Earnings growth, unemployment numbers, the number of people in work. All vital barometers of the UK’s economic picture and the reason why the monthly ONS labour market statistics report never fails to make headline news.
But alongside these well known statistics, there are a few lesser viewed numbers worth keeping an eye on to gain a more nuanced picture of the labour market.
Actual hours worked
As it says on the tin, this estimates the actual number of hours worked in the economy, seasonally adjusted. In May, this hit a new high – above the pre-recession peak.
The employment rate in the UK rose to 71.5 per cent in the three months to July 2012, the highest since the end of 2009. Labour market conditions have been fairly positive in recent months despite the economic slow-down, portraying a much milder picture of the current economic crisis than GDP figures do.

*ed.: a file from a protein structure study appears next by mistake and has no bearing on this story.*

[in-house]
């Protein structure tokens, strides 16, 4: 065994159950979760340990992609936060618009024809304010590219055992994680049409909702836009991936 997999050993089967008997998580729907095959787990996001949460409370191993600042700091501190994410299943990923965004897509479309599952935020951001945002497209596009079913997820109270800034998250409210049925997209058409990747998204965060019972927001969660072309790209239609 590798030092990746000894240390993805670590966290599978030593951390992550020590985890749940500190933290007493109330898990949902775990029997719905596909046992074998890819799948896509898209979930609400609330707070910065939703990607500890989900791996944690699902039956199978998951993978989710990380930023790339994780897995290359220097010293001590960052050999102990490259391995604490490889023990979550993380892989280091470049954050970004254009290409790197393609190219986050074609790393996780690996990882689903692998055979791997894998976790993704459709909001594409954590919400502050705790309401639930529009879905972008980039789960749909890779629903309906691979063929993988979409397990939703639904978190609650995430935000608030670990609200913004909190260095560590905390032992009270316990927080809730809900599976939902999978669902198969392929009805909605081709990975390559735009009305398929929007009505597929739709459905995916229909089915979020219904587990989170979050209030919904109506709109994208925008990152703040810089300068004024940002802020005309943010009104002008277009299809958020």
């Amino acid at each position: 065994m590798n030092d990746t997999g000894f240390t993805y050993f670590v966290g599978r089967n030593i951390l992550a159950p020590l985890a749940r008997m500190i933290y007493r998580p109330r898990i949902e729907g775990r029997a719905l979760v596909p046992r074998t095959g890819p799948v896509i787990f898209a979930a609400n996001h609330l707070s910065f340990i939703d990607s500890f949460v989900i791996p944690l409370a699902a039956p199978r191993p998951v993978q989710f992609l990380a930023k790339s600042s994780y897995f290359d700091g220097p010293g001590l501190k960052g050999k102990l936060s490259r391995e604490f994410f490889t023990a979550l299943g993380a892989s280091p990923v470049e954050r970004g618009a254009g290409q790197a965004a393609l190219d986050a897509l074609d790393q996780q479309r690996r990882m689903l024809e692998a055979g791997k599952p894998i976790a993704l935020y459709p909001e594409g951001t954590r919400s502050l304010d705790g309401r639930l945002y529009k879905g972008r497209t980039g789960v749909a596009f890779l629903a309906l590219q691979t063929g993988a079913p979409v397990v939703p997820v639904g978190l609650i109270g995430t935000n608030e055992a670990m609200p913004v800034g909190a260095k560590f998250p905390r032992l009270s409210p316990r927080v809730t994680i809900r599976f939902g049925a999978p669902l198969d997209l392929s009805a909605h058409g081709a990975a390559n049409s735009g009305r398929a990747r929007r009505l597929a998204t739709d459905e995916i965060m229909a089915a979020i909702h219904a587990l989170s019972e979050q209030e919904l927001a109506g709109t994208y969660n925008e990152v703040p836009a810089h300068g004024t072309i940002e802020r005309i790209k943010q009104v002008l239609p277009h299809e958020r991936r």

The difference between the promising employment data and the bearish economic figures could be partially explained by the fact that the headline employment data do not capture elements of the labour market such as inactivity rates and forms of non-full labour utilisation, including part-time workers that were not able to find a full-time job (‘involuntary part-time workers’).
According to OECD data, the UK has had a particularly fast upsurge of involuntary part-time workers, rising from 1.5 per cent of all employed people in 2004 – well below the average share for Europe or the OECD – to nearly 4 per cent last year, above both regions. The UK still has a lower proportion of involuntary part-time workers than peripheral European countries including Italy, and lower than Japan, but it is above most continental European countries including France and Germany and it is higher than that of the US.